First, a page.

For the second time, the FalseClimate propaganda blog, founded by two co-authors of
the now-discredited “hockey-stick” graph by which the UN’s climate panel tried
unsuccessfully to abolish the mediaeval warm period, has launched a malevolent,
scientifically-illiterate, and unscientifically-ad-hominem attack on a publication by me.
Monckton goes on to make many more ad hominem attacks on Schmidt. And what are the ad hominem attacks that Monckton alleges that Schmidt makes?
I shall replace all comments by him that are
purely ad hominem with “+++”. I shall refrain from any ad-hominem remarks of my
own, and shall answer what little science there is in his blog ad rem. Schmidt’s text is in bold face: my response is in Roman face.
Schmidt: “+++ … the most egregious error is a completely arbitrary reduction by 66% of the radiative forcing due to CO2. He +++ justifies this with reference to tropical troposphere temperatures …”
M of B: Schmidt somehow fails to point out that my division of climate sensitivity by three to take
account of the failure of observed tropical mid-troposphere temperatures to increase at thrice the
surface rate as predicted by all of the models relied upon by the UN, far from being “completely
arbitrary”, was taken from a paper by Lindzen (2001), read together with the lecture-notes and drafts
that preceded the paper. Here are two quotations from Professor Lindzen, …
… we can reasonably bound the anthropogenic contributions to surface warming since 1979 to a third of the observed warming, leading to a climate sensitivity too small to offer any significant measure of alarm …
Let’s see what the “purely ad hominem” bits were:
As Deltoid quickly noticed the most egregious error is a completely arbitrary reduction (by 66%) of the radiative forcing due to CO2. He amusingly justifies this with reference to tropical troposphere temperatures
So it was “purely ad hominem” to link to my post where I wrote:
But Lindzen (2007) (which was published in Energy and Environment rather than in a proper journal) does not say that CO2 radiative forcing is too high by a factor of three. In fact, he specifically says that Î”F2x “is about 3.5 watts per square meter”. As far as I can tell, Monckton has misunderstood this statement from Lindzen:
we can reasonably bound the anthropogenic contributions to surface warming since 1979 to a third of the observed warming, leading to a climate sensitivity too small to offer any significant measure of alarm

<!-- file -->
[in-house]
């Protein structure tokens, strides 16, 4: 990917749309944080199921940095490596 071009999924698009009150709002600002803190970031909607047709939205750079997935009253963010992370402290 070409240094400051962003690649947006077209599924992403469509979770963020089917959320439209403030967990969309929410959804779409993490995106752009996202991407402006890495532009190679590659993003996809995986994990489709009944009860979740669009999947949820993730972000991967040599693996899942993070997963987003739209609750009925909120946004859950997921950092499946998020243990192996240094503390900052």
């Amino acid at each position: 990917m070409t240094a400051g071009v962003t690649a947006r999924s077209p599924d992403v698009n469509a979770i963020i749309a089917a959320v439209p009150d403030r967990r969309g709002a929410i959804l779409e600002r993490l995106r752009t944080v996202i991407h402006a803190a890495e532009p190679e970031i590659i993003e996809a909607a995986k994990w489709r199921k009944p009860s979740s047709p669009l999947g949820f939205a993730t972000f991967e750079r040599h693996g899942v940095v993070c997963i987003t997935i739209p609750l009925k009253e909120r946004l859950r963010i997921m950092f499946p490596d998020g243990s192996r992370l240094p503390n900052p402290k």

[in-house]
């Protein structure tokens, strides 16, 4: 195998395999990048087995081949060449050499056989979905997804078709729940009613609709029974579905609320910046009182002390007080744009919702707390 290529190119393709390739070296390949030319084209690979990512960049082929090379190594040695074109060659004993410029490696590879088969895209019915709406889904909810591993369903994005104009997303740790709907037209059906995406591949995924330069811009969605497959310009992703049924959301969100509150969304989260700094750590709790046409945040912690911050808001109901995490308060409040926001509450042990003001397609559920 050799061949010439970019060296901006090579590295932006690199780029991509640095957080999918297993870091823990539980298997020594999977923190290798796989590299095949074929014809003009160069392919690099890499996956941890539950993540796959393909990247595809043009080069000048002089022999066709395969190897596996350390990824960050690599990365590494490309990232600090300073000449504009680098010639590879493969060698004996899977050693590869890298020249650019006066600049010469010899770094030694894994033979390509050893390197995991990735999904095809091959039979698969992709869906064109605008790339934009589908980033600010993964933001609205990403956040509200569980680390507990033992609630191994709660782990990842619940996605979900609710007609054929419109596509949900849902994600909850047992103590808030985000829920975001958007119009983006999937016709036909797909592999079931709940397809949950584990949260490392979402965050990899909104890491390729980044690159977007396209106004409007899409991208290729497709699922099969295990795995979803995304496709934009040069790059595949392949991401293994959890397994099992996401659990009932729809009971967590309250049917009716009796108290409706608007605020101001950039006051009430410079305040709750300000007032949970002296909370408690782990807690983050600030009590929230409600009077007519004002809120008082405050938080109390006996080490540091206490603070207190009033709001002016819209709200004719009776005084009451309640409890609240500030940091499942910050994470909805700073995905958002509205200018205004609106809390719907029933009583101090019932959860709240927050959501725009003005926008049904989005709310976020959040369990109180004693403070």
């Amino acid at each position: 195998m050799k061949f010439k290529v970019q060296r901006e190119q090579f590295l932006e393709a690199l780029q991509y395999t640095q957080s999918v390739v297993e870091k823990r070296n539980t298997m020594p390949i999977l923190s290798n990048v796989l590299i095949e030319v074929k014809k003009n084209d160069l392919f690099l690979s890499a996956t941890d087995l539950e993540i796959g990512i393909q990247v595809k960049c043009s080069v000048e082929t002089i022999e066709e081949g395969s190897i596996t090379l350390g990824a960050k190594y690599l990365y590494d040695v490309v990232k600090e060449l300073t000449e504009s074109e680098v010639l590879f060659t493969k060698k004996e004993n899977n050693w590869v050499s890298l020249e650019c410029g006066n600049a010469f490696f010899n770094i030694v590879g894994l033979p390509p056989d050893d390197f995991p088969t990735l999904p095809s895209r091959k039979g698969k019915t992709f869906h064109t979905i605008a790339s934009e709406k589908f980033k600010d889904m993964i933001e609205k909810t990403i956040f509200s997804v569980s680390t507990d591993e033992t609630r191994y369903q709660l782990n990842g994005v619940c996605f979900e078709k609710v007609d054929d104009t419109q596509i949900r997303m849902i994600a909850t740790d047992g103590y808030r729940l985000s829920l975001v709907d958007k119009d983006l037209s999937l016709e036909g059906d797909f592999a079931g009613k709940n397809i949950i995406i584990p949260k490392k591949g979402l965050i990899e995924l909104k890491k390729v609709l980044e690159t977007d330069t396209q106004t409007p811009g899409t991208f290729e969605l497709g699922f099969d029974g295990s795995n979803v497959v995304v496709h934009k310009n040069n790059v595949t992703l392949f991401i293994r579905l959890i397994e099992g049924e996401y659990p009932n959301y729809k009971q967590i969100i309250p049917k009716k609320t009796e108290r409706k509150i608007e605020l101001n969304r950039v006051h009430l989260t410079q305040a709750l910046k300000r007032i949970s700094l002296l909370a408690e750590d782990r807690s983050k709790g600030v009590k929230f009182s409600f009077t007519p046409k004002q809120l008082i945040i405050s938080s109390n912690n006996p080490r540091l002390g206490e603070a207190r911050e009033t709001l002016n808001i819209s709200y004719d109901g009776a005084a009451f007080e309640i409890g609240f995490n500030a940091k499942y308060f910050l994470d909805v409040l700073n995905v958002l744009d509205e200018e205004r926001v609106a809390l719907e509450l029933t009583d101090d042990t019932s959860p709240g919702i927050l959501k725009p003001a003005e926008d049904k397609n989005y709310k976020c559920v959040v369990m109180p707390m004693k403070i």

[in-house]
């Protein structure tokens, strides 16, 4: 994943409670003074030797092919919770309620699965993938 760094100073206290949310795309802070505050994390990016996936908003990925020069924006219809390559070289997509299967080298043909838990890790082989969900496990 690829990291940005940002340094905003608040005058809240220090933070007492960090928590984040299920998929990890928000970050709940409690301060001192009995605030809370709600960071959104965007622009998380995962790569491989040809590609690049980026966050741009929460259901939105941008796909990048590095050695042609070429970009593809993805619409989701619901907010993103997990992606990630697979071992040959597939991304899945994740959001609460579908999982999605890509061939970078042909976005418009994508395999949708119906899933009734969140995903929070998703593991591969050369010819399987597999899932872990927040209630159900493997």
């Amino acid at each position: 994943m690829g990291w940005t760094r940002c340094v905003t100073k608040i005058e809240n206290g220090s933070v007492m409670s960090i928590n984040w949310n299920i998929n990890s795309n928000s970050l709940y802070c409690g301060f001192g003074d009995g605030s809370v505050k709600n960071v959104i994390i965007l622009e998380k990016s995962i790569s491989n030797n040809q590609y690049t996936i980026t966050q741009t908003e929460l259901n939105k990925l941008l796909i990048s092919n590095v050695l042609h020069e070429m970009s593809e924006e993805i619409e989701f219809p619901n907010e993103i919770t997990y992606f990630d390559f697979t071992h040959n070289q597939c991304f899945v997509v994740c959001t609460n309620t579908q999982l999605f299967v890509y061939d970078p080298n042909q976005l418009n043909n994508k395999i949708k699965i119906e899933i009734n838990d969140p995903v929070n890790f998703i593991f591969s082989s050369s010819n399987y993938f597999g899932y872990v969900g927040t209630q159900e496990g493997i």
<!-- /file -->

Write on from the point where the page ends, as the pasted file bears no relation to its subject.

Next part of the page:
This is a statement about sensitivity not CO2 forcing.
So far from failing to point out that the alleged source of the 66% reduction in forcing was Lindzen (2007) (not Lindzen (2001) as Monckton now claims), Schmidt did so and Monckton deleted it from his quote of Schmidt on the grounds that it was “purely ad hominem”. And note that Monckton seems to have conceded my point that Lindzen was arguing for a lower sensitivity, not for a lower forcing. Of course, he hasn’t admitted that his paper was wrong to use Lindzen to justify dividing the forcing by three.
Monckton continues with more confused arguments:
The evaluation of final climate sensitivity is of course left entirely unaffected whether one chooses to divide the forcing, the feedbacks, or the no-feedbacks climate sensitivity by three, since climate sensitivity is the product of these three parameters.
But you can’t just arbitrarily choose one of them to divided by three and then go on to reduce the others. From a premise that sensitivity is too high by a factor of three, Monckton manages to conclude that sensitivity is too high by a factor of six, thus contradicting his premise.
Anyway, Monckton goes on in this vein for a while, with lots of bluster and failing to prove Schmidt wrong.
So, Monckton felt that an argument that proved him wrong was an ad hominem, and says that he himself refrained from any ad hominem remarks. I can only conclude that Monckton thinks “ad hominem” means “an argument that proves your opponent wrong”. He is mistaken. Ad hominem, from the Latin “to the man”, refers to an argument that attacks the opponent personally rather than addressing that person’s arguments. You’d think that someone who read classics at Cambridge would be a bit better with Latin.
And Arthur Smith is putting together a thorough list of all the mistakes in Monckton’s paper.